Here is a transcript generated by of The Content Mix podcast interview with Francesco Pastoressa, marketing manager at WatchGuard Technologies, on using vlogs in content marketing:

Shaheen Samavati 0:13
Hi everyone, I’m Shaheen from The Content Mix and I’m excited to be here with Francesco Pastoressa, marketing manager for southern Europe at WatchGuard Technologies, which is a global leader in ICT security. Thanks so much for joining us, Francesco.

Francesco Pastoressa 0:26
Thank you for having me on your podcast.

Shaheen Samavati 0:28
So where are you joining us from today?

Francesco Pastoressa 0:32
I’m based in Milan.

Shaheen Samavati 0:33
Okay. But the company is American, right?

Francesco Pastoressa 0:38
Yeah, the company WatchGuard is headquartered in Seattle.

Shaheen Samavati 0:44
Okay. And so what is that? Can you tell us a bit more about ICT security and what WatchGuard does?

Francesco Pastoressa 0:51
Yeah, WatchGuard is a US ICT security vendor, providing solutions and products for small, medium businesses and distributed enterprises. The portfolio ranges from network security, Wi-Fi security to multi-factor authentication and endpoint security.

Shaheen Samavati 1:16
Okay, and so how long have you been working there?

Francesco Pastoressa 1:20
Since January 2017.

Shaheen Samavati 1:23
Okay, so a few years now. And so your role is is marketing manager for Southern Europe? So can you tell us a bit about what that what that entails?

Francesco Pastoressa 1:33
Yeah, in fact, I do manage Marketing and Communications for Italy, Turkey, Greece, Cyprus, Malta, so all the eastern part of Southern Europe. Okay. And it’s a very business oriented role. So we work very close with the sales department.

Shaheen Samavati 2:00
Okay, and so how does like content marketing play into what you do?

Francesco Pastoressa 2:06
Yeah, that’s of paramount importance, of course, because content marketing, is at the foundation of any inbound marketing tactics that we want to use to generate leads, thanks to our accountants. So it’s at the top of the funnel, but it is also the bottom of the funnel, because obviously, we use content to nurture our existing customer base with valuable content. So, yes, I would say is very important to us.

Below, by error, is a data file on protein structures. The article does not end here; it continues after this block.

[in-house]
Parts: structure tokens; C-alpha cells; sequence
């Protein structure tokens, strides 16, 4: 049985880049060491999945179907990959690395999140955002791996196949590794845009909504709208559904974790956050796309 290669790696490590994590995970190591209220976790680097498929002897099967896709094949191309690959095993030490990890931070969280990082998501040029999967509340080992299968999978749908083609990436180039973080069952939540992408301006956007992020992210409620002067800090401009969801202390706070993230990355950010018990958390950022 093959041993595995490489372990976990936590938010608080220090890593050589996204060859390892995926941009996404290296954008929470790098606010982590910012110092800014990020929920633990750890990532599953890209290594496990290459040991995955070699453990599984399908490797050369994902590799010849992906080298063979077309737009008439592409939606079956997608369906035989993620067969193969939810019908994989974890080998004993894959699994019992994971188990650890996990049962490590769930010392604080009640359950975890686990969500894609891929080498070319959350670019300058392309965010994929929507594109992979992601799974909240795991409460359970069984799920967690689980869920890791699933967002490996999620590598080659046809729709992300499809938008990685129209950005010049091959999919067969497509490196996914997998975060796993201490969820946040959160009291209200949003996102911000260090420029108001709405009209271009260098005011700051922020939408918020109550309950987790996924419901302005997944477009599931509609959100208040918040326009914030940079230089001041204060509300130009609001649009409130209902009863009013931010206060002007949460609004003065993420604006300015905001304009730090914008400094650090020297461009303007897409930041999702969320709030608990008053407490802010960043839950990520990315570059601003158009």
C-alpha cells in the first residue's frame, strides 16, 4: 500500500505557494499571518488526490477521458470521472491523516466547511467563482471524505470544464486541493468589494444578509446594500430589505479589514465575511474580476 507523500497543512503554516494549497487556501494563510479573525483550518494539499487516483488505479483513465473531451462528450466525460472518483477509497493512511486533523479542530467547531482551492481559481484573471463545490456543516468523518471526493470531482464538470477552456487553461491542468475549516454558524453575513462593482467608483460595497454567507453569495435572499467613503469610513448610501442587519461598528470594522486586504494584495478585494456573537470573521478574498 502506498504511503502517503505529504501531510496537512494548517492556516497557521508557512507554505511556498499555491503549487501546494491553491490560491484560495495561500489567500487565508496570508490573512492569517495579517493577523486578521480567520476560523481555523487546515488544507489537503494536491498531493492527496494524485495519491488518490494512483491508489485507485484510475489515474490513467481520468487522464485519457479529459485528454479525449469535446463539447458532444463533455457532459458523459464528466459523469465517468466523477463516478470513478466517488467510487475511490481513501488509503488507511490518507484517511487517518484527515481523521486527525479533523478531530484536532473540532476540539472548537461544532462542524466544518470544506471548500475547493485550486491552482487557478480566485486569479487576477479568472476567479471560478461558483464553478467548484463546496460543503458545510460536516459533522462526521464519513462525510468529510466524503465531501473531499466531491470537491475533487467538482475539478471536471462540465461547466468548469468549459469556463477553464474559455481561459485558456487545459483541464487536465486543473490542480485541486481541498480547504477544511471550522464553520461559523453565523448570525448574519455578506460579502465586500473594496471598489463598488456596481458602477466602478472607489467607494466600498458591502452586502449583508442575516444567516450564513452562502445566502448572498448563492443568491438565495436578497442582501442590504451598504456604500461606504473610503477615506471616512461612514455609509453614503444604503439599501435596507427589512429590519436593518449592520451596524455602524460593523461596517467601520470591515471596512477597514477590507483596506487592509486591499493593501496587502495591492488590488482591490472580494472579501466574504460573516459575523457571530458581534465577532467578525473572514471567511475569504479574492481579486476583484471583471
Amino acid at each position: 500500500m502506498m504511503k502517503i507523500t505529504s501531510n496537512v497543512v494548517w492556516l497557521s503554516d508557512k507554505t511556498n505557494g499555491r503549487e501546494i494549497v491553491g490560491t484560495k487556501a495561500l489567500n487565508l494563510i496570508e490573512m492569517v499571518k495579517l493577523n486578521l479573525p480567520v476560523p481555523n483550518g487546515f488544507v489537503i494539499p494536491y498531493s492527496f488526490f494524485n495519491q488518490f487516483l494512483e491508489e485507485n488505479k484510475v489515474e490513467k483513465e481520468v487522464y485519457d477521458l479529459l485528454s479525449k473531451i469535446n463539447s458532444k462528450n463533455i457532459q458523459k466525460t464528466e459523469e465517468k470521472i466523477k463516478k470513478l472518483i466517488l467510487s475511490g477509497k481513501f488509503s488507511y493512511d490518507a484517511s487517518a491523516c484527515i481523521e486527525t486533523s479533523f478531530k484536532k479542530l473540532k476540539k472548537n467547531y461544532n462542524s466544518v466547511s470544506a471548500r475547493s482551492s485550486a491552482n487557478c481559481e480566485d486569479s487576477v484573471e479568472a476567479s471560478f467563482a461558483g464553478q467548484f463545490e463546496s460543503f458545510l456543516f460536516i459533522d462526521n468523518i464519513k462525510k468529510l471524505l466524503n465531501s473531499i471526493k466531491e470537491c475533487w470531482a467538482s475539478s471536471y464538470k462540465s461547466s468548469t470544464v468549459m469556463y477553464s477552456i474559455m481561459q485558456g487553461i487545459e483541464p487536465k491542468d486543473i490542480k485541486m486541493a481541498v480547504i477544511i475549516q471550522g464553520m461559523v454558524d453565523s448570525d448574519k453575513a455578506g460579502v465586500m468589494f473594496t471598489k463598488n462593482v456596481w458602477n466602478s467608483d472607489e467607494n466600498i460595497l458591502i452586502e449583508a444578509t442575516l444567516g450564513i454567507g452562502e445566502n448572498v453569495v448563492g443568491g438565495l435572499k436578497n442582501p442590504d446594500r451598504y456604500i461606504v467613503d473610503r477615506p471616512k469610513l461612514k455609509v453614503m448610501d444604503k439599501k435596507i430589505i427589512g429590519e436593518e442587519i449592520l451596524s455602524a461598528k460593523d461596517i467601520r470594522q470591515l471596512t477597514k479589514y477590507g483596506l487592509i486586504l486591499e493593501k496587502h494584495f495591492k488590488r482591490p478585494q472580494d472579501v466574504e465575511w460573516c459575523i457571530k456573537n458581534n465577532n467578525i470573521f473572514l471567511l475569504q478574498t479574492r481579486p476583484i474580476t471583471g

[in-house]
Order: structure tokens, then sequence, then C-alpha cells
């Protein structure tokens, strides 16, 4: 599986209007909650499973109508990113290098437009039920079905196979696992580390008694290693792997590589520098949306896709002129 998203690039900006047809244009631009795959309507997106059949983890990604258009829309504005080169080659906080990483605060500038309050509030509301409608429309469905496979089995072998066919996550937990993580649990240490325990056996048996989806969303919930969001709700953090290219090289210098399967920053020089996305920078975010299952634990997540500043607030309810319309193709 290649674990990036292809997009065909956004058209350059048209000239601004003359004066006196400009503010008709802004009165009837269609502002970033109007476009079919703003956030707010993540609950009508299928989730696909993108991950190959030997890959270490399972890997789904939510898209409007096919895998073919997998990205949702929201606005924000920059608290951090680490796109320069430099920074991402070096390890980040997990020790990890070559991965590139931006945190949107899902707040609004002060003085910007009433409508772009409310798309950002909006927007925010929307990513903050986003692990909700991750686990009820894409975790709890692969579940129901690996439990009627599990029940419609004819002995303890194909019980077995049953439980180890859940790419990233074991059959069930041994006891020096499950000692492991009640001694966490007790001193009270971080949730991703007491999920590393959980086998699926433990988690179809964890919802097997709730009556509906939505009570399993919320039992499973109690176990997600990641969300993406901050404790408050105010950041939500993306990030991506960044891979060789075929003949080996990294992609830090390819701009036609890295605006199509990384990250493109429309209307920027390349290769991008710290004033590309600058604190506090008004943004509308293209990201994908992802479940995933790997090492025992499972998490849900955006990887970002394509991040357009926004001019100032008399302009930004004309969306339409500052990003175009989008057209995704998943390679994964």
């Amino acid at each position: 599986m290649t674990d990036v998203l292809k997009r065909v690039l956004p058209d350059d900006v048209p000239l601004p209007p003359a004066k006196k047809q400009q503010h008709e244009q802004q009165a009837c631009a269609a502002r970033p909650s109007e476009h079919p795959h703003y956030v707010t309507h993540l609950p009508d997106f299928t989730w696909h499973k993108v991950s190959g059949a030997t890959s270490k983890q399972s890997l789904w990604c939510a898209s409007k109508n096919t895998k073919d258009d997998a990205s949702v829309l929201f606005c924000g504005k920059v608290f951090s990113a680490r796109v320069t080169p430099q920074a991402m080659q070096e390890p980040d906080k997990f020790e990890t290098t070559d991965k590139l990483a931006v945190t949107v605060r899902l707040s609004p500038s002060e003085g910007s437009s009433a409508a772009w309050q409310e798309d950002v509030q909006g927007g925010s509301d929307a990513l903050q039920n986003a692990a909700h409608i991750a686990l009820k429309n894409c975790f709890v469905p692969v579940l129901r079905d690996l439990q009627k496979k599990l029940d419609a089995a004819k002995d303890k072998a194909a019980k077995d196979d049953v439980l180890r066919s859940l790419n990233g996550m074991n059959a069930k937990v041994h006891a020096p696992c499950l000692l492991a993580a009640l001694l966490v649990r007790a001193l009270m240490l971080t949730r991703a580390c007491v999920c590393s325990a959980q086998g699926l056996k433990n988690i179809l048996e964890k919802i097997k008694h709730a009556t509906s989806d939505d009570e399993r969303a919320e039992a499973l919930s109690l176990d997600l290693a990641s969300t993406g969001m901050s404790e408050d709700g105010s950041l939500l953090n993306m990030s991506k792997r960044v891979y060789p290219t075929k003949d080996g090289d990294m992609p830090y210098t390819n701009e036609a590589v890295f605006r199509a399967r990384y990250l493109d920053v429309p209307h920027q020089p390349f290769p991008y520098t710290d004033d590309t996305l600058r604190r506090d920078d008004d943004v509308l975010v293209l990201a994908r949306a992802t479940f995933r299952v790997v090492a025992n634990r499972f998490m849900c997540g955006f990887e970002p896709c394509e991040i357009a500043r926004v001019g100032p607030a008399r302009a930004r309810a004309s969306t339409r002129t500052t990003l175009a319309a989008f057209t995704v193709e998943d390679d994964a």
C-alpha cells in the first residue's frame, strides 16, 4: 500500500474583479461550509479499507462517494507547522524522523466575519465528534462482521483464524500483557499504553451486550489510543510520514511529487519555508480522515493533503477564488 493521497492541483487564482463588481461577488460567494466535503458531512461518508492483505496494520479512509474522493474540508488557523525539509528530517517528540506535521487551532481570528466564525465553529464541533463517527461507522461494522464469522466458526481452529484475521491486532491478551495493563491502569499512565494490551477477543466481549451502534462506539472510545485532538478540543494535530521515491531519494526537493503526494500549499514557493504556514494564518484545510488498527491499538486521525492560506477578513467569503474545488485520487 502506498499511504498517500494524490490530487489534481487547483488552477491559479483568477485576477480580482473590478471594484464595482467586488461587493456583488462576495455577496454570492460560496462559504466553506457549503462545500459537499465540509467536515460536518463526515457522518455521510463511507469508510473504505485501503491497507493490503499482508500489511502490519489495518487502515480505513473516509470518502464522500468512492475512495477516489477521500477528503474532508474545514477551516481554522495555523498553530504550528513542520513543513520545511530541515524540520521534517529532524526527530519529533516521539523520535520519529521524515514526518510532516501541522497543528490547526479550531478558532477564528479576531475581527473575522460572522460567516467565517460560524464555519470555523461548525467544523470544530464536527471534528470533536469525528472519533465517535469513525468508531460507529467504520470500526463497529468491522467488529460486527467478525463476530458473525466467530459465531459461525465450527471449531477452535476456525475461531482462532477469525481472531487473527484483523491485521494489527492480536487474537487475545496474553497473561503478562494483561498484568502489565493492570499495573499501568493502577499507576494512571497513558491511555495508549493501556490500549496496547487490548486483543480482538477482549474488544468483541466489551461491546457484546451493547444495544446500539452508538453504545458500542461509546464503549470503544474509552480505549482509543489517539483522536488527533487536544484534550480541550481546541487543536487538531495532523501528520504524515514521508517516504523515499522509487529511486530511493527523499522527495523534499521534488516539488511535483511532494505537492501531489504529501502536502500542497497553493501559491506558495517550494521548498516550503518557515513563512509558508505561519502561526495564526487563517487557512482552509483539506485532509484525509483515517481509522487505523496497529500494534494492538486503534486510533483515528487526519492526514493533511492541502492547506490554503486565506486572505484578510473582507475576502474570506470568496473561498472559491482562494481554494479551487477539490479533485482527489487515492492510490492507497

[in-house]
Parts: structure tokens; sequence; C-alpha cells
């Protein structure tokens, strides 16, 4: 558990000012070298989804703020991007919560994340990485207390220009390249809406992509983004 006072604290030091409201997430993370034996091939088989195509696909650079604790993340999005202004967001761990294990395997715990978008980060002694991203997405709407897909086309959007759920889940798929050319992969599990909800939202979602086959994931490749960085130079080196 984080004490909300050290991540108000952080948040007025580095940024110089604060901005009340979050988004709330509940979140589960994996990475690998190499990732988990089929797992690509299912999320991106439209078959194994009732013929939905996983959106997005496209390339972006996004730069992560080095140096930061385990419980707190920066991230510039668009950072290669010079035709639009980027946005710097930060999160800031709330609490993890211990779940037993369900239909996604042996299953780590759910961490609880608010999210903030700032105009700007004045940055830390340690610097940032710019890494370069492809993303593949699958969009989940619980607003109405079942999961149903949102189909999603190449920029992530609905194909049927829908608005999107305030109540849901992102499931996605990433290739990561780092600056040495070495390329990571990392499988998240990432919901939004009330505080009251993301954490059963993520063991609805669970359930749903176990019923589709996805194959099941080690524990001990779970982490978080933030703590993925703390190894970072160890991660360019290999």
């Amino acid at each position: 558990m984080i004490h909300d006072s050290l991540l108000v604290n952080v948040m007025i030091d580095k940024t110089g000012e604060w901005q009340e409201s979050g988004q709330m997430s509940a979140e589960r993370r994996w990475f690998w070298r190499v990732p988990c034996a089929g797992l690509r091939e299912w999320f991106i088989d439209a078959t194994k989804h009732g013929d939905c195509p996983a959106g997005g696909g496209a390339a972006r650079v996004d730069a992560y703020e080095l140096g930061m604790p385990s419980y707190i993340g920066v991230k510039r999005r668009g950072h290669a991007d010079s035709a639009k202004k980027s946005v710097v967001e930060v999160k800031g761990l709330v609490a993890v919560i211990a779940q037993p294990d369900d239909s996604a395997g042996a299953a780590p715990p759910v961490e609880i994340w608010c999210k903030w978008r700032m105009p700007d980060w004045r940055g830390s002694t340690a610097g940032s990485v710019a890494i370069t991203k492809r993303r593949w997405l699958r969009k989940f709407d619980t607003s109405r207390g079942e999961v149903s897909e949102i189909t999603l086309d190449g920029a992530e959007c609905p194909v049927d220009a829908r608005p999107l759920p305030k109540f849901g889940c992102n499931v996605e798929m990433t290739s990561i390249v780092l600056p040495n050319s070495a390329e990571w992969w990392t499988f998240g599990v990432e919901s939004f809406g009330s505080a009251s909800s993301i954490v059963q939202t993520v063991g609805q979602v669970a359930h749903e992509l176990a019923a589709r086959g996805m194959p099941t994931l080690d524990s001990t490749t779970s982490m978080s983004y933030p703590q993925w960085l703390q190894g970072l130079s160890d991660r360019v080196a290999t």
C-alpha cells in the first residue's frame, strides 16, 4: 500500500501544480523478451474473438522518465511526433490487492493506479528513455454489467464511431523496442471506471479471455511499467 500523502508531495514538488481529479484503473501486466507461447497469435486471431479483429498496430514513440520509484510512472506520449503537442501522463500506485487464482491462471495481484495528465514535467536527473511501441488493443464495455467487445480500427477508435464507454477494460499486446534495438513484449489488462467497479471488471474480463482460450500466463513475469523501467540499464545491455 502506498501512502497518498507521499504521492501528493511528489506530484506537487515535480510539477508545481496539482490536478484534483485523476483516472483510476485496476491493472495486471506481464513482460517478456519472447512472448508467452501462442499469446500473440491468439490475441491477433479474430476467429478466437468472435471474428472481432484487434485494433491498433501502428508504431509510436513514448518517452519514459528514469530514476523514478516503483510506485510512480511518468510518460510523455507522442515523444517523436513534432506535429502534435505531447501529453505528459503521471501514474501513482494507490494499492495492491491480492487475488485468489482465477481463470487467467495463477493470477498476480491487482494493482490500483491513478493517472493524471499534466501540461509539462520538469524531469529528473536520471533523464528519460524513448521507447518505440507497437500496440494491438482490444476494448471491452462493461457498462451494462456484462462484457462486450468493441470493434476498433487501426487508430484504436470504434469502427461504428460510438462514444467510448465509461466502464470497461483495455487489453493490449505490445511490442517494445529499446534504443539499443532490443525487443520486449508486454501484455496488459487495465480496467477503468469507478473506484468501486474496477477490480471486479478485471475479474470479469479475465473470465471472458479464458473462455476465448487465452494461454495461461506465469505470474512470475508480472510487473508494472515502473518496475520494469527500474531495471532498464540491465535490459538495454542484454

Shaheen Samavati 2:45
Okay, absolutely. So, I mean, do you have…could you walk us through some examples of proud moments or campaigns or projects that you’ve been involved in?

Francesco Pastoressa 2:57
Yeah, in fact, I can…I can…Talking about content, I can recall two projects I really enjoyed. One was in 2019. I created and developed it in the countries I was managing at the time within EMEA. So basically, we at our Director of WiFi solutions, security solutions to on a tour across Italy, Denmark, Netherlands, and Sweden, to advocate for a safer Wi-Fi experience for everybody. So the challenge there was to get in touch with all the stakeholders. In fact, we met all the stakeholders during this tour. And meaning for us, the distributors, the sellers, but also the customers and users and influencers and local journalists. So in terms of content marketing, what we did…basically, we at the beginning or at the end of every day, we created these blogs, right? So wheras the director of Wi-Fi security would say, “Okay, today, I’m going to meet this person, and you’re going to talk to this journalist,” and all of that could be also an account for at the end of the day. So today I met this person, I met this journalist, this influencer, this community. And we would publish these blogs on LinkedIn. So we kind of use LinkedIn like probably today in 2020, we would use TikTik or Instagram stories. And also the funny thing that was that we try to relate each message to a particular background in the video. For instance, if the message was about how solid is the line of defence against cyber attacks, we would shoot this video with a mediaeval armor on the on the background. Or, for instance, if the topic was how easy it is to get hacked while you are connected to an unsafe W-Fi connection, we would like, in the pub, for instance, we would shoot this video actually in a pub. Obviously, we are talking about very short videos, no longer than one minute.

Shaheen Samavati 6:07
Yeah, no, that’s really interesting, also focusing on LinkedIn as a platform for video because I think that’s pretty new that it’s becoming more of a place for video content. And also, it’s really interesting how you’re being like creative with it, because in b2b, it’s not so common. So that probably makes you stand out. So you to have this more of like a playful tone with with the content.

Francesco Pastoressa 6:34
Yeah, in fact, that was a that was quite funny. And we managed to have nice results in terms of likes, in terms of people actually following these videos and resharing these videos. The other projects I’m proud of was one that we released in April 2020, so we were in the middle of lockdown in many countries. And we release these videos to our social media–so those would be YouTube, LinkedIn, Twitter, and Facebook, with some representatives of the various business units, basically saying to the community of resellers and customers WatchGuard is still here, we are still here, we are making sure that your business doesn’t stop. And those would be short videos of 30 seconds or one minute. And that was also a very nice project.